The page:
Review: ‘See Jane Sing’ at The Kennedy Center

It’s hard to imagine what to expect at a cabaret debut from a television actor turned Broadway performer turned television game host. Jane Lynch—who some know as Sue Sylvester from the hit-television show Glee, as Miss Hannigan in the Broadway revival of Annie, or as the host of Hollywood Game Night—delivered a performance as varied and exciting as her long and diversified career from the screen to the stage.

Jane Lynch. Photo courtesy of The Kennedy Center.
Jane Lynch. Photo by Jake Bailey.

On Friday evening at the John F. Kennedy Center for the Performing Arts’ Eisenhower Theater, as part of the evening began with a rousing opening performance from the Tony Guerrero Quintet, who would accompany Lynch and other performers throughout the night. Joined by Mark Visher on woodwinds, Matt Johnson on drums, David Morgan on keyboard, and David Miller on bass, the quintet’s namesake Tony Guerrero energized the audience—his trumpet blaring—to a few iconic, timeless hits and beginning the comedic musical journey down memory lane. The Louis Armstrong classic “When You’re Smiling” perfectly showcased the band’s individual talents and how, working collectively, they perfectly set the stage for Lynch.

To further invigorate the crowd, Tim Davis, who arranged the music on Glee, performed a few numbers that showcased his smooth and sophisticated vocals. Davis opened with Frank Sinatra’s “Fly Me To The Moon,” capturing the audience’s undivided attention and bringing us to the bold 1950s era. Davis perfectly blended a classy cabaret style with stunning vocals. True to the overall musical-comedy theme of the show, he concluded with a song that he wrote for the U.S. Open, hilariously entitled “Take Another Swing at Love.”

The Tony Guerrero Quintet and Tim Davis perfectly built up anticipation for Lynch, who came out to rousing applause as she performed the nonsenical “If Wishes Were Rainbows, So Am I.” Lynch moved straight into a seductive jazz number, “Slappin’ the Cakes,” which she boldly and amusingly proclaims is one of her favorite jazz numbers. Lynch ups the ante even further by inviting Kate Flannery from The Office on stage to join her for a “few songs” (she joins for the entire remainder of the show). The two begin with a riotous and well-choreographed rendition of Irving Berlin’s “Mr. Monotony.”

The Tony Guerrero Quintet. Photo courtesy of their website.
The Tony Guerrero Quintet. Photo courtesy of their website.

The next portion of the set was my personal favorite: the folk section. Lynch starts with “Skeletons of Quinto,” complete with a rain stick expertly played by Flannery for dramatic effect.  The trio—Lynch, Flannery, and Davis—then performed a hilarious rendition of “Blood on the Coals.” Lynch offered a hilarious introduction of the song, proclaiming that folk singers rarely get enough credit, but that this song in particular ought to be more widely admired, especially because it combined the two timeless themes of folk music: coal mines and train accidents. The song, which details a train accident involving coal miners, is a hilarious caricature of folk music. The trio then joins for a perfectly-harmonized performance of “Rose Marie” followed by a medley of hilariously-bitter love songs.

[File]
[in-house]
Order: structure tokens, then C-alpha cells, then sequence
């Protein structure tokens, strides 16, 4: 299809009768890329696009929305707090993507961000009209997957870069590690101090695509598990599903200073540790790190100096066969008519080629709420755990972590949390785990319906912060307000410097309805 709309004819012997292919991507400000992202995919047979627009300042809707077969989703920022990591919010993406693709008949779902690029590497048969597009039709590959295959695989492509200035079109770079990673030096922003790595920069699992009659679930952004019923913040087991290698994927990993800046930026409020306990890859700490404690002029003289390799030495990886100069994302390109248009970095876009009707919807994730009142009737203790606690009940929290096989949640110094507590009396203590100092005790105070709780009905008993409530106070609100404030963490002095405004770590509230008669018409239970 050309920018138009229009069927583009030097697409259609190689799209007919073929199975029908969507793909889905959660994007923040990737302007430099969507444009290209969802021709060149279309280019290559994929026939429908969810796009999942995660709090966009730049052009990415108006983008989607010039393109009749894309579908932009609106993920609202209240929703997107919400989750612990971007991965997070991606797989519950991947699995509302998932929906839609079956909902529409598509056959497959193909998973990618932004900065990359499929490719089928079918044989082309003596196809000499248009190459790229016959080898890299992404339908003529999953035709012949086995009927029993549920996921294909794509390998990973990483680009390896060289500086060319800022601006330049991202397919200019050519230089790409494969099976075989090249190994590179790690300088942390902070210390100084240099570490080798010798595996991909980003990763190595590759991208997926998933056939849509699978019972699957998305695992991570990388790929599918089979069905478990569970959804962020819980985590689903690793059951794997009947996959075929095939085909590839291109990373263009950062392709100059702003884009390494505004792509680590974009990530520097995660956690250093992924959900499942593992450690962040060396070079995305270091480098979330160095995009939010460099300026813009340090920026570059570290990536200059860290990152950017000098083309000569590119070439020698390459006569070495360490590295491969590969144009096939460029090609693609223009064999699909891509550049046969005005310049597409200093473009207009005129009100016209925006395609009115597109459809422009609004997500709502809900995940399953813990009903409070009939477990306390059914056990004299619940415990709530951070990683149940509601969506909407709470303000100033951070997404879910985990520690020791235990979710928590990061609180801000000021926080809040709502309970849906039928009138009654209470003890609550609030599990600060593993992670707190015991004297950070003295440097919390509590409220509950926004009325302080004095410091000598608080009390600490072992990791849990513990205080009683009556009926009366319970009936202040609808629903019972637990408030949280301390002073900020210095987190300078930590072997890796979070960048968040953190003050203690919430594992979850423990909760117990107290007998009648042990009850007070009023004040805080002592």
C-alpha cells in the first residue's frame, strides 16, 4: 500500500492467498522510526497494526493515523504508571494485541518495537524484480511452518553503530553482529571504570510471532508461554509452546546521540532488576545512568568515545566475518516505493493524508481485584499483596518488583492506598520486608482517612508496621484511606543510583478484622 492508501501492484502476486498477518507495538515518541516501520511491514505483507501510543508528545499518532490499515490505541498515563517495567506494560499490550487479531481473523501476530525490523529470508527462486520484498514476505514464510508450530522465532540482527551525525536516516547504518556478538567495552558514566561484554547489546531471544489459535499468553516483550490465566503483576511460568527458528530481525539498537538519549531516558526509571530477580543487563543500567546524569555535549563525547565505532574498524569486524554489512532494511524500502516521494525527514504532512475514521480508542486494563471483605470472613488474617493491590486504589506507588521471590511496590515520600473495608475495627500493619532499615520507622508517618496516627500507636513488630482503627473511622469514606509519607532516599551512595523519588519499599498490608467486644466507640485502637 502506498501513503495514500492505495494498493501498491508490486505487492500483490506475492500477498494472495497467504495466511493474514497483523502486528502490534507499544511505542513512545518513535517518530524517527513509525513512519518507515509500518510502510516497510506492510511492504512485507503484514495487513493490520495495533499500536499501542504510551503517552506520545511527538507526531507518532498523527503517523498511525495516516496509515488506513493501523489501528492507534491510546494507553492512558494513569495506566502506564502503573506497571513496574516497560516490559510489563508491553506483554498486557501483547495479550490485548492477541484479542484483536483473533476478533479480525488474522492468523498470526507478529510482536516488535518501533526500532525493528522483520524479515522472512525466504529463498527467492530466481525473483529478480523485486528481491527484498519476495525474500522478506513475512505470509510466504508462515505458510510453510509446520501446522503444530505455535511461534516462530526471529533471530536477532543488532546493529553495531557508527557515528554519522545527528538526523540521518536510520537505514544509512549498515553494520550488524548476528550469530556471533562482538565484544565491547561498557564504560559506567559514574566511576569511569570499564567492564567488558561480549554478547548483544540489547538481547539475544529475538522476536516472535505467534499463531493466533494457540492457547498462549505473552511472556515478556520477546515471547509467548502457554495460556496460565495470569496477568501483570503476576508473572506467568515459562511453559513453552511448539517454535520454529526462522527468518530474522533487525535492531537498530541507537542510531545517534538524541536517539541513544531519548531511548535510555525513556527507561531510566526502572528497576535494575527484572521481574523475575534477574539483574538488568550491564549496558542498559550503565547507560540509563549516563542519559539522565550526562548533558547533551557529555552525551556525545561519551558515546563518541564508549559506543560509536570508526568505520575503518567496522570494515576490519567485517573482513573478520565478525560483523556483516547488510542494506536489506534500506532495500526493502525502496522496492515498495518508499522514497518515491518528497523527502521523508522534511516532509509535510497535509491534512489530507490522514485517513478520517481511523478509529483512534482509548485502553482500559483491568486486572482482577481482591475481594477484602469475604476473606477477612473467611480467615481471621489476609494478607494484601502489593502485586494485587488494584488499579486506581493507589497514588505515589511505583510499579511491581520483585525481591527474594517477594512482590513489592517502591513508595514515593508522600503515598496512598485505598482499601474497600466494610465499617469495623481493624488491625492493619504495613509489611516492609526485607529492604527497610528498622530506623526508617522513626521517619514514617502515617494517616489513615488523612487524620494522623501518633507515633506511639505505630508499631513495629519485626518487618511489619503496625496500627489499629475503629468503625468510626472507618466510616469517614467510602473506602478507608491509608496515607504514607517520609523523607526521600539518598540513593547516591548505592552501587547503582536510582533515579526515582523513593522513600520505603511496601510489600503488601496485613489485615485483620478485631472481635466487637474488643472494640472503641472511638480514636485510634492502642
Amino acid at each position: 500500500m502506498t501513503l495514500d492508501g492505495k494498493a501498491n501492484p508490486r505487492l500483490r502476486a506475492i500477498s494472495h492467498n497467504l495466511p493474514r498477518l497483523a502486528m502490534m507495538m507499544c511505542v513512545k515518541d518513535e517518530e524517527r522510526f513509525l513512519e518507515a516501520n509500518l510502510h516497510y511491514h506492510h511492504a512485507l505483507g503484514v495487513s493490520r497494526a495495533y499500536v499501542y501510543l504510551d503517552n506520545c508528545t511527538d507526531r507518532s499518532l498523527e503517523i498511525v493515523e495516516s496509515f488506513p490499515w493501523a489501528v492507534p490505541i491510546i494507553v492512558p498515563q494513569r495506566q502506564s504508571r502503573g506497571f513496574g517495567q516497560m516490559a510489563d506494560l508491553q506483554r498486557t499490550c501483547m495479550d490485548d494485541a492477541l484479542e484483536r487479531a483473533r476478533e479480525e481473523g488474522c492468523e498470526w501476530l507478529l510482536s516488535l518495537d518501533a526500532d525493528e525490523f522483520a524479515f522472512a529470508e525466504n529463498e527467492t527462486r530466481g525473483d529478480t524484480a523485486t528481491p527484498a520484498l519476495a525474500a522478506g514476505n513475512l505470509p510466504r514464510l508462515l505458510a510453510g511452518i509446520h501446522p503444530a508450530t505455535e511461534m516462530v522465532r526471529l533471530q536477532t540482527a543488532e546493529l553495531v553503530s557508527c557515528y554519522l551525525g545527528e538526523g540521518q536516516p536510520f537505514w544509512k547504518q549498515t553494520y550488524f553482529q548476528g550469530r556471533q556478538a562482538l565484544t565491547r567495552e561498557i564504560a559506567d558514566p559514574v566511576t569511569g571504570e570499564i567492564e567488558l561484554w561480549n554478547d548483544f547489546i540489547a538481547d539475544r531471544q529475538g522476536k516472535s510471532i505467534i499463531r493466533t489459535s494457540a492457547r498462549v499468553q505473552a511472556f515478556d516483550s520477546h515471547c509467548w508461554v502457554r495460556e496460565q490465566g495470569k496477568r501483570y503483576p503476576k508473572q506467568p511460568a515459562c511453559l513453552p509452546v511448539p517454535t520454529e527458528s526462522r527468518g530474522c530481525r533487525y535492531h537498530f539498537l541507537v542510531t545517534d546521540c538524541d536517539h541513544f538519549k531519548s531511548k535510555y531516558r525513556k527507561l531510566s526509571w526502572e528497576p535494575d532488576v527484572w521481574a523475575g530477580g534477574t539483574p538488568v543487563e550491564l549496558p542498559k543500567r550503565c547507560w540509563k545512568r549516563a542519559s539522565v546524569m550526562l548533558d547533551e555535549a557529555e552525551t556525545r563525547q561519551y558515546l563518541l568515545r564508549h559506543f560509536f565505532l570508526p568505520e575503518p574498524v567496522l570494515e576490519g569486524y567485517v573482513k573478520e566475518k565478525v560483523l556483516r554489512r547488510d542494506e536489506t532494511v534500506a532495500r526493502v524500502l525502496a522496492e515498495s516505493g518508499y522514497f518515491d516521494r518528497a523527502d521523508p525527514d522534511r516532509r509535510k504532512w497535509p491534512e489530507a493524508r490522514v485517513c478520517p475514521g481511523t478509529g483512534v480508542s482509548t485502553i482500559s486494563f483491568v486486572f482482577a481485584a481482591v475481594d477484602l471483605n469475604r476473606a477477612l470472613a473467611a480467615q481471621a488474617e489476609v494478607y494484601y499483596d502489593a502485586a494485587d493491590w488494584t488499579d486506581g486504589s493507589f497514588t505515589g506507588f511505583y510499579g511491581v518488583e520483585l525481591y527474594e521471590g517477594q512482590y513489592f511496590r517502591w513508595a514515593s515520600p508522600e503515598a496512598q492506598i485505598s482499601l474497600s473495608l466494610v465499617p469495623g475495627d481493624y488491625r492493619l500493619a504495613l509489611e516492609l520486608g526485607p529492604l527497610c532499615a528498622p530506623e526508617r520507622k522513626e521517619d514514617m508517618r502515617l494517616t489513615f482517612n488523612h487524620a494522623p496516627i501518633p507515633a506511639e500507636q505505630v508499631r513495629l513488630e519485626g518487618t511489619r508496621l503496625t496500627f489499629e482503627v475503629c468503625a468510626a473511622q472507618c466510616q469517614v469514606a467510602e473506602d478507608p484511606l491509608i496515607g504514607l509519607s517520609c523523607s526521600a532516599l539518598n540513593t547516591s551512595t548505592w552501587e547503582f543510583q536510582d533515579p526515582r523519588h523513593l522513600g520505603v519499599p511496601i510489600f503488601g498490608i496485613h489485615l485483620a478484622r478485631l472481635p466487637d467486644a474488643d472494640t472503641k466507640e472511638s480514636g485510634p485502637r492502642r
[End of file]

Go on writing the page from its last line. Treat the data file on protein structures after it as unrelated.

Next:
In truly irreverent Jane Lynch-style, the set list then takes a wild turn with a song “for the kids”: the raunchy “Anaconda” by Nicki Minaj. Lynch does not shy away at all from the lyrics, twerking and rapping reminiscent of the over-the-top style of Nicki Minaj. Finishing with a sentimental rendition of Willie Nelson’s “The Party’s Over,” Lynch dispenses with the formalities—telling the audience to “sit back down” when leaping to their feet for the standing ovation—and launched immediately to her encores.

In the first part of the encore, Lynch leads with a hilarious medley of “Songs That Made Us Cry As Kids,” which included a heart-felt delivery of her personal favorite: “Puff the Magic Dragon.” As her second encore, Lynch finished with “Go Ask Alice”—an anecdote of Lynch’s role in The Brady Bunch Live.

Running Time: Approximately 80 minutes, with no intermission.


Jane Lynch in See Jane Sing played for one night only on Friday, June 24, 2016 at 7:00 PM at The Kennedy Center’s Eisenhower Theater – 2700 F Street, NW, in Washington, DC. Purchase tickets online, to the rest of the Kennedy Center’s District of Comedy Festival by phone at (202) 467-4600, or at The Kennedy Center box office.

Magic Time!: ‘A Fan Chat with Jane Lynch’ Who is Birchmere-Bound on March 24 and 25th.

RATING: FIVE-STARS-82x1552.gif


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